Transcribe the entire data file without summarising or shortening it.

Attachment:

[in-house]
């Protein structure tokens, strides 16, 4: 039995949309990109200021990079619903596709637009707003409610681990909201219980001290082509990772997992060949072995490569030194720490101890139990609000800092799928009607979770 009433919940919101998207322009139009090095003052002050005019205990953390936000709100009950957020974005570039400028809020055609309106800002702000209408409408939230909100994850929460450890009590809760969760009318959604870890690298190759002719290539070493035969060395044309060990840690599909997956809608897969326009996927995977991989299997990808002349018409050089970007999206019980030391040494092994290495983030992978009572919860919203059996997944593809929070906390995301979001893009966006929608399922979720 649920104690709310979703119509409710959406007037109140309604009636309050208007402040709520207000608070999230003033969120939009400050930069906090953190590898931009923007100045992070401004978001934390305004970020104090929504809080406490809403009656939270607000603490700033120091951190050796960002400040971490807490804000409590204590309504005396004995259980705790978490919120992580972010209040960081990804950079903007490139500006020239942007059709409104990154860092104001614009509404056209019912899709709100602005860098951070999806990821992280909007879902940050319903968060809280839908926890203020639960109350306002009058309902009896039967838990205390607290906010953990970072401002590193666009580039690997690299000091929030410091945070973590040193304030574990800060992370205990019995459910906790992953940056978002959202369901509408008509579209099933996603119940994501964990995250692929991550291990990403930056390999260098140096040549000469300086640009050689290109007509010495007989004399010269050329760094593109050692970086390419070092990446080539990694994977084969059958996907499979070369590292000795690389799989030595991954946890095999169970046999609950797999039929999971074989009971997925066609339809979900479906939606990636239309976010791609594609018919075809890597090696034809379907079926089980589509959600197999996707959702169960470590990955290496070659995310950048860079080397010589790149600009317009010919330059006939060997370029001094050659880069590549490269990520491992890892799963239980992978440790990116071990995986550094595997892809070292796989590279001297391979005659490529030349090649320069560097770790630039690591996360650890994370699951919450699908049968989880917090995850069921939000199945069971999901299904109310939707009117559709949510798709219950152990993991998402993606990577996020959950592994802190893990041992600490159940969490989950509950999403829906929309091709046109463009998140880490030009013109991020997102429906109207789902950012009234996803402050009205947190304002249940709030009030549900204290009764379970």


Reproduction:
[in-house]
């Protein structure tokens, strides 16, 4: 039995949309990109200021990079619903596709637009707003409610681990909201219980001290082509990772997992060949072995490569030194720490101890139990609000800092799928009607979770 009433919940919101998207322009139009090095003052002050005019205990953390936000709100009950957020974005570039400028809020055609309106800002702000209408409408939230909100994850929460450890009590809760969760009318959604870890690298190759002719290539070493035969060395044309060990840690599909997956809608897969326009996927995977991989299997990808002349018409050089970007999206019980030391040494092994290495983030992978009572919860919203059996997944593809929070906390995301979001893009966006929608399922979720 649920104690709310979703119509409710959406007037109140309604009636309050208007402040709520207000608070999230003033969120939009400050930069906090953190590898931009923007100045992070401004978001934390305004970020104090929504809080406490809403009656939270607000603490700033120091951190050796960002400040971490807490804000409590204590309504005396004995259980705790978490919120992580972010209040960081990804950079903007490139500006020239942007059709409104990154860092104001614009509404056209019912899709709100602005860098951070999806990821992280909007879902940050319903968060809280839908926890203020639960109350306002009058309902009896039967838990205390607290906010953990970072401002590193666009580039690997690299000091929030410091945070973590040193304030574990800060992370205990019995459910906790992953940056978002959202369901509408008509579209099933996603119940994501964990995250692929991550291990990403930056390999260098140096040549000469300086640009050689290109007509010495007989004399010269050329760094593109050692970086390419070092990446080539990694994977084969059958996907499979070369590292000795690389799989030595991954946890095999169970046999609950797999039929999971074989009971997925066609339809979900479906939606990636239309976010791609594609018919075809890597090696034809379907079926089980589509959600197999996707959702169960470590990955290496070659995310950048860079080397010589790149600009317009010919330059006939060997370029001094050659880069590549490269990520491992890892799963239980992978440790990116071990995986550094595997892809070292796989590279001297391979005659490529030349090649320069560097770790630039690591996360650890994370699951919450699908049968989880917090995850069921939000199945069971999901299904109310939707009117559709949510798709219950152990993991998402993606990577996020959950592994802190893990041992600490159940969490989950509950999403829906929309091709046109463009998140880490030009013109991020997102429906109207789902950012009234996803402050009205947190304002249940709030009030549900204290009764379970």